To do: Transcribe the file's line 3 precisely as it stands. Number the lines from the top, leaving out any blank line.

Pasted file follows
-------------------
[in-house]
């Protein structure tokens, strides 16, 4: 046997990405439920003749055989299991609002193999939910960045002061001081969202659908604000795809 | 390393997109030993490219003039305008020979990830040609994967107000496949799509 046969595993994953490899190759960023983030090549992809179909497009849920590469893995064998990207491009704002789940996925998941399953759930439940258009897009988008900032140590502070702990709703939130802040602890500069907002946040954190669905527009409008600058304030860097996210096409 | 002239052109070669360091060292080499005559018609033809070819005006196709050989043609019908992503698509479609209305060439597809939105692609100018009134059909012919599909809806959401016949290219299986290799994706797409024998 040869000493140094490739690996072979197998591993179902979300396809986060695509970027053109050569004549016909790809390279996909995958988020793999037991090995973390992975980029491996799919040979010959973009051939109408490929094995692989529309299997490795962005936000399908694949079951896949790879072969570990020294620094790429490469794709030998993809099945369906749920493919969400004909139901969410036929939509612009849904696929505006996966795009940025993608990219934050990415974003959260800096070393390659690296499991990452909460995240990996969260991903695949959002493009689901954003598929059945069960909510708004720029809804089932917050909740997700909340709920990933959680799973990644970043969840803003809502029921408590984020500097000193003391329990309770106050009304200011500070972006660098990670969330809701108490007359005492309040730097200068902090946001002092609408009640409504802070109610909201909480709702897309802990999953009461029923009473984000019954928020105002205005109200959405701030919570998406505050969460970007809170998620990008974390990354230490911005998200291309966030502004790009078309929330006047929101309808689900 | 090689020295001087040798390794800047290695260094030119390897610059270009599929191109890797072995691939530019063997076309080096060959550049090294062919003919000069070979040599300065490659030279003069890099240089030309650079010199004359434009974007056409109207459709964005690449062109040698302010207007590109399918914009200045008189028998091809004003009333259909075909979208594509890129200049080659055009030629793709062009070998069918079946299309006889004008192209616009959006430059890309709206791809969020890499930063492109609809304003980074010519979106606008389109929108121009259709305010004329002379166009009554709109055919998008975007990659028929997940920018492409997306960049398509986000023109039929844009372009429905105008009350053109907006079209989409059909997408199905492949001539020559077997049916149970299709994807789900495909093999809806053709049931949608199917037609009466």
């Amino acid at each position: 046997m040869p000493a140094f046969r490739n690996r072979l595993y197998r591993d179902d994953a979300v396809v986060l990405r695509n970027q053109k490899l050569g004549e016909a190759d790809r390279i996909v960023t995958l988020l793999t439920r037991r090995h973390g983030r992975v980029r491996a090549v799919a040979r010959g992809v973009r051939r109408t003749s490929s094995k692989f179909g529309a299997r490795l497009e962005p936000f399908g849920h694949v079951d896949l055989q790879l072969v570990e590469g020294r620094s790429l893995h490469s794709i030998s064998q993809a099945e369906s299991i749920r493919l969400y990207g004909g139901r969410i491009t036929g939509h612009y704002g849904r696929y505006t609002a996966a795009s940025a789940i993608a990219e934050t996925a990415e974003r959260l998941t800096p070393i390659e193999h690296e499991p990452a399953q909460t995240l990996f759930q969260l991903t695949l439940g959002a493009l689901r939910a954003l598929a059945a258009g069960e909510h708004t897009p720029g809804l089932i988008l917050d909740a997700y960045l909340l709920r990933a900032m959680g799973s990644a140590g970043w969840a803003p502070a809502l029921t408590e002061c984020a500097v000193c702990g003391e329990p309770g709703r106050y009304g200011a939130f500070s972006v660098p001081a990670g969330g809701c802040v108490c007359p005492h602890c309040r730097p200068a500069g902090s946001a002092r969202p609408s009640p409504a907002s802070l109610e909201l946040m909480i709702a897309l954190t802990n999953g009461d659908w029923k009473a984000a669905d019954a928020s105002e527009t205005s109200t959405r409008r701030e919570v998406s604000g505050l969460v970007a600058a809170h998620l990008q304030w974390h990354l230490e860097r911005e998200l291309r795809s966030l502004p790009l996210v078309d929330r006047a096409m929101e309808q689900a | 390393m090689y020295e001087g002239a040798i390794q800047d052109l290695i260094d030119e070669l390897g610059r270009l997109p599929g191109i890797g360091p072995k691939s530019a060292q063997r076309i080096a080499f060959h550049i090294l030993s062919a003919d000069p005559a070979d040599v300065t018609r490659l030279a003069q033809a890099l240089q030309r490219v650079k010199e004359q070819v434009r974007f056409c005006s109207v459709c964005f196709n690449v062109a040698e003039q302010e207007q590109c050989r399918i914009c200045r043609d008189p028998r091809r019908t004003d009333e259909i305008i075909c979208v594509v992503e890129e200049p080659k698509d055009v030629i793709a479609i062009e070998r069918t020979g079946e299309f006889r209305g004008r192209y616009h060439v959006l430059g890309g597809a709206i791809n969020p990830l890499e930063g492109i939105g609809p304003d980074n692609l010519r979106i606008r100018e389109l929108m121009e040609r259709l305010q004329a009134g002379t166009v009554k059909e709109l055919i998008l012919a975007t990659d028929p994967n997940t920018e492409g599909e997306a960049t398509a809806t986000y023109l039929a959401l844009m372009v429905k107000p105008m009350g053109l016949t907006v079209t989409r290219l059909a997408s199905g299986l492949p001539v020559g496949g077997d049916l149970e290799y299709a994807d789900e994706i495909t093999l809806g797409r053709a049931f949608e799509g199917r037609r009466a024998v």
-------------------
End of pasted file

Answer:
């Amino acid at each position: 046997m040869p000493a140094f046969r490739n690996r072979l595993y197998r591993d179902d994953a979300v396809v986060l990405r695509n970027q053109k490899l050569g004549e016909a190759d790809r390279i996909v960023t995958l988020l793999t439920r037991r090995h973390g983030r992975v980029r491996a090549v799919a040979r010959g992809v973009r051939r109408t003749s490929s094995k692989f179909g529309a299997r490795l497009e962005p936000f399908g849920h694949v079951d896949l055989q790879l072969v570990e590469g020294r620094s790429l893995h490469s794709i030998s064998q993809a099945e369906s299991i749920r493919l969400y990207g004909g139901r969410i491009t036929g939509h612009y704002g849904r696929y505006t609002a996966a795009s940025a789940i993608a990219e934050t996925a990415e974003r959260l998941t800096p070393i390659e193999h690296e499991p990452a399953q909460t995240l990996f759930q969260l991903t695949l439940g959002a493009l689901r939910a954003l598929a059945a258009g069960e909510h708004t897009p720029g809804l089932i988008l917050d909740a997700y960045l909340l709920r990933a900032m959680g799973s990644a140590g970043w969840a803003p502070a809502l029921t408590e002061c984020a500097v000193c702990g003391e329990p309770g709703r106050y009304g200011a939130f500070s972006v660098p001081a990670g969330g809701c802040v108490c007359p005492h602890c309040r730097p200068a500069g902090s946001a002092r969202p609408s009640p409504a907002s802070l109610e909201l946040m909480i709702a897309l954190t802990n999953g009461d659908w029923k009473a984000a669905d019954a928020s105002e527009t205005s109200t959405r409008r701030e919570v998406s604000g505050l969460v970007a600058a809170h998620l990008q304030w974390h990354l230490e860097r911005e998200l291309r795809s966030l502004p790009l996210v078309d929330r006047a096409m929101e309808q689900a | 390393m090689y020295e001087g002239a040798i390794q800047d052109l290695i260094d030119e070669l390897g610059r270009l997109p599929g191109i890797g360091p072995k691939s530019a060292q063997r076309i080096a080499f060959h550049i090294l030993s062919a003919d000069p005559a070979d040599v300065t018609r490659l030279a003069q033809a890099l240089q030309r490219v650079k010199e004359q070819v434009r974007f056409c005006s109207v459709c964005f196709n690449v062109a040698e003039q302010e207007q590109c050989r399918i914009c200045r043609d008189p028998r091809r019908t004003d009333e259909i305008i075909c979208v594509v992503e890129e200049p080659k698509d055009v030629i793709a479609i062009e070998r069918t020979g079946e299309f006889r209305g004008r192209y616009h060439v959006l430059g890309g597809a709206i791809n969020p990830l890499e930063g492109i939105g609809p304003d980074n692609l010519r979106i606008r100018e389109l929108m121009e040609r259709l305010q004329a009134g002379t166009v009554k059909e709109l055919i998008l012919a975007t990659d028929p994967n997940t920018e492409g599909e997306a960049t398509a809806t986000y023109l039929a959401l844009m372009v429905k107000p105008m009350g053109l016949t907006v079209t989409r290219l059909a997408s199905g299986l492949p001539v020559g496949g077997d049916l149970e290799y299709a994807d789900e994706i495909t093999l809806g797409r053709a049931f949608e799509g199917r037609r009466a024998v």